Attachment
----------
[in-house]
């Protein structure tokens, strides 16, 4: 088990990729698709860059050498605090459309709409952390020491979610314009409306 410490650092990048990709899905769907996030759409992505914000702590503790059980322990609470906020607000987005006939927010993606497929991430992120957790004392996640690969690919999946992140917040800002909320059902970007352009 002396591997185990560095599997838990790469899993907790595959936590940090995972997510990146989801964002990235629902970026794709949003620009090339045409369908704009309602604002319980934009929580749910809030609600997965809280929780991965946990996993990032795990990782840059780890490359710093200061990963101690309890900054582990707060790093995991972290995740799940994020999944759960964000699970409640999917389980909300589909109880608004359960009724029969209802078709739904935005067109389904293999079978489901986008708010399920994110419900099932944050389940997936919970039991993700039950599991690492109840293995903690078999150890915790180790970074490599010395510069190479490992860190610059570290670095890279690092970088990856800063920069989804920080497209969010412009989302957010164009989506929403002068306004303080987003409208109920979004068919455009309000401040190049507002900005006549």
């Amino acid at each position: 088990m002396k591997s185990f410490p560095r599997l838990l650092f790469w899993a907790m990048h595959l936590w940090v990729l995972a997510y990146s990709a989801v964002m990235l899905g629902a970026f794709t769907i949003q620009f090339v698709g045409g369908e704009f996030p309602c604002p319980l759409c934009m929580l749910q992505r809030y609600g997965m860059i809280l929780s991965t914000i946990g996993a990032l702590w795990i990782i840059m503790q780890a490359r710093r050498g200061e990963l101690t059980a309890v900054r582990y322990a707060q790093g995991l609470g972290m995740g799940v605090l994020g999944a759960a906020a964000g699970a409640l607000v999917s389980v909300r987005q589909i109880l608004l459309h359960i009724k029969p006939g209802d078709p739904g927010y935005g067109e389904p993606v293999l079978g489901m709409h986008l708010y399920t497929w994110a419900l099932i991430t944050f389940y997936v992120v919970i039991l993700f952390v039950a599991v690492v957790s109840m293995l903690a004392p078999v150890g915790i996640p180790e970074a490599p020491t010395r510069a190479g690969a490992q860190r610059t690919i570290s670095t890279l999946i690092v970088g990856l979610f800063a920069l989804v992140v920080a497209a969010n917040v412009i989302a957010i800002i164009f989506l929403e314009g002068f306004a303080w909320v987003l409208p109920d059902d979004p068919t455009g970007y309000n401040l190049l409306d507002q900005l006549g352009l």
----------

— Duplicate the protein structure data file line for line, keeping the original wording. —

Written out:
[in-house]
């Protein structure tokens, strides 16, 4: 088990990729698709860059050498605090459309709409952390020491979610314009409306 410490650092990048990709899905769907996030759409992505914000702590503790059980322990609470906020607000987005006939927010993606497929991430992120957790004392996640690969690919999946992140917040800002909320059902970007352009 002396591997185990560095599997838990790469899993907790595959936590940090995972997510990146989801964002990235629902970026794709949003620009090339045409369908704009309602604002319980934009929580749910809030609600997965809280929780991965946990996993990032795990990782840059780890490359710093200061990963101690309890900054582990707060790093995991972290995740799940994020999944759960964000699970409640999917389980909300589909109880608004359960009724029969209802078709739904935005067109389904293999079978489901986008708010399920994110419900099932944050389940997936919970039991993700039950599991690492109840293995903690078999150890915790180790970074490599010395510069190479490992860190610059570290670095890279690092970088990856800063920069989804920080497209969010412009989302957010164009989506929403002068306004303080987003409208109920979004068919455009309000401040190049507002900005006549």
């Amino acid at each position: 088990m002396k591997s185990f410490p560095r599997l838990l650092f790469w899993a907790m990048h595959l936590w940090v990729l995972a997510y990146s990709a989801v964002m990235l899905g629902a970026f794709t769907i949003q620009f090339v698709g045409g369908e704009f996030p309602c604002p319980l759409c934009m929580l749910q992505r809030y609600g997965m860059i809280l929780s991965t914000i946990g996993a990032l702590w795990i990782i840059m503790q780890a490359r710093r050498g200061e990963l101690t059980a309890v900054r582990y322990a707060q790093g995991l609470g972290m995740g799940v605090l994020g999944a759960a906020a964000g699970a409640l607000v999917s389980v909300r987005q589909i109880l608004l459309h359960i009724k029969p006939g209802d078709p739904g927010y935005g067109e389904p993606v293999l079978g489901m709409h986008l708010y399920t497929w994110a419900l099932i991430t944050f389940y997936v992120v919970i039991l993700f952390v039950a599991v690492v957790s109840m293995l903690a004392p078999v150890g915790i996640p180790e970074a490599p020491t010395r510069a190479g690969a490992q860190r610059t690919i570290s670095t890279l999946i690092v970088g990856l979610f800063a920069l989804v992140v920080a497209a969010n917040v412009i989302a957010i800002i164009f989506l929403e314009g002068f306004a303080w909320v987003l409208p109920d059902d979004p068919t455009g970007y309000n401040l190049l409306d507002q900005l006549g352009l």